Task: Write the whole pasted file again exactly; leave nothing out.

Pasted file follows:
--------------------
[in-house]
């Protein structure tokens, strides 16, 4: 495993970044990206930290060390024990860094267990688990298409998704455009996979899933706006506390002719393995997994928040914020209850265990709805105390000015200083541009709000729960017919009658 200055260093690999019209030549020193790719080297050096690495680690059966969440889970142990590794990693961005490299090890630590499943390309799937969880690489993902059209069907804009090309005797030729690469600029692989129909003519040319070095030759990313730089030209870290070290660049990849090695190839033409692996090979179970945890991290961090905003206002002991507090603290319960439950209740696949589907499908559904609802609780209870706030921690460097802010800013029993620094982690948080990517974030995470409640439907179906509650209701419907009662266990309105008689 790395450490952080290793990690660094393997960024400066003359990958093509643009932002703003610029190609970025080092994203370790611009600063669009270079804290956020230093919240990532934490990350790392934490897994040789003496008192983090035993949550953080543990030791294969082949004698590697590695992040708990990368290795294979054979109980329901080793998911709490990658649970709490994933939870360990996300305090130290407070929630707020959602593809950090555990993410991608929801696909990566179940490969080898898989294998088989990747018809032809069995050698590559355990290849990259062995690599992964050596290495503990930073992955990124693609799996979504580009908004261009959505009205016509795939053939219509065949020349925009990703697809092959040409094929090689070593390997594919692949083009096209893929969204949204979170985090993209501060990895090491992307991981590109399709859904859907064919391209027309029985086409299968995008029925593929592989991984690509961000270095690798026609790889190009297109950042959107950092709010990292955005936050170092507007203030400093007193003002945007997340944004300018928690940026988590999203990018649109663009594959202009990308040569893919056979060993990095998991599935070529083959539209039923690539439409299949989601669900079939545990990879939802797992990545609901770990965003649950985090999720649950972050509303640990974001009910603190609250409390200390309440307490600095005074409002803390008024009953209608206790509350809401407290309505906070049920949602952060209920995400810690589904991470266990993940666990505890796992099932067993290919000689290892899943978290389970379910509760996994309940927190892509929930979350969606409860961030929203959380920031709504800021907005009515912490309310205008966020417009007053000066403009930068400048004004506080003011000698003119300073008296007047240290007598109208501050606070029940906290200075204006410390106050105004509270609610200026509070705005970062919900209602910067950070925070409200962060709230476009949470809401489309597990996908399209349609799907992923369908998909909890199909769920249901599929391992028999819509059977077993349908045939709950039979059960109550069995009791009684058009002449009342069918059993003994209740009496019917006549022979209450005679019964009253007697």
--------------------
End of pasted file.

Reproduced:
[in-house]
């Protein structure tokens, strides 16, 4: 495993970044990206930290060390024990860094267990688990298409998704455009996979899933706006506390002719393995997994928040914020209850265990709805105390000015200083541009709000729960017919009658 200055260093690999019209030549020193790719080297050096690495680690059966969440889970142990590794990693961005490299090890630590499943390309799937969880690489993902059209069907804009090309005797030729690469600029692989129909003519040319070095030759990313730089030209870290070290660049990849090695190839033409692996090979179970945890991290961090905003206002002991507090603290319960439950209740696949589907499908559904609802609780209870706030921690460097802010800013029993620094982690948080990517974030995470409640439907179906509650209701419907009662266990309105008689 790395450490952080290793990690660094393997960024400066003359990958093509643009932002703003610029190609970025080092994203370790611009600063669009270079804290956020230093919240990532934490990350790392934490897994040789003496008192983090035993949550953080543990030791294969082949004698590697590695992040708990990368290795294979054979109980329901080793998911709490990658649970709490994933939870360990996300305090130290407070929630707020959602593809950090555990993410991608929801696909990566179940490969080898898989294998088989990747018809032809069995050698590559355990290849990259062995690599992964050596290495503990930073992955990124693609799996979504580009908004261009959505009205016509795939053939219509065949020349925009990703697809092959040409094929090689070593390997594919692949083009096209893929969204949204979170985090993209501060990895090491992307991981590109399709859904859907064919391209027309029985086409299968995008029925593929592989991984690509961000270095690798026609790889190009297109950042959107950092709010990292955005936050170092507007203030400093007193003002945007997340944004300018928690940026988590999203990018649109663009594959202009990308040569893919056979060993990095998991599935070529083959539209039923690539439409299949989601669900079939545990990879939802797992990545609901770990965003649950985090999720649950972050509303640990974001009910603190609250409390200390309440307490600095005074409002803390008024009953209608206790509350809401407290309505906070049920949602952060209920995400810690589904991470266990993940666990505890796992099932067993290919000689290892899943978290389970379910509760996994309940927190892509929930979350969606409860961030929203959380920031709504800021907005009515912490309310205008966020417009007053000066403009930068400048004004506080003011000698003119300073008296007047240290007598109208501050606070029940906290200075204006410390106050105004509270609610200026509070705005970062919900209602910067950070925070409200962060709230476009949470809401489309597990996908399209349609799907992923369908998909909890199909769920249901599929391992028999819509059977077993349908045939709950039979059960109550069995009791009684058009002449009342069918059993003994209740009496019917006549022979209450005679019964009253007697």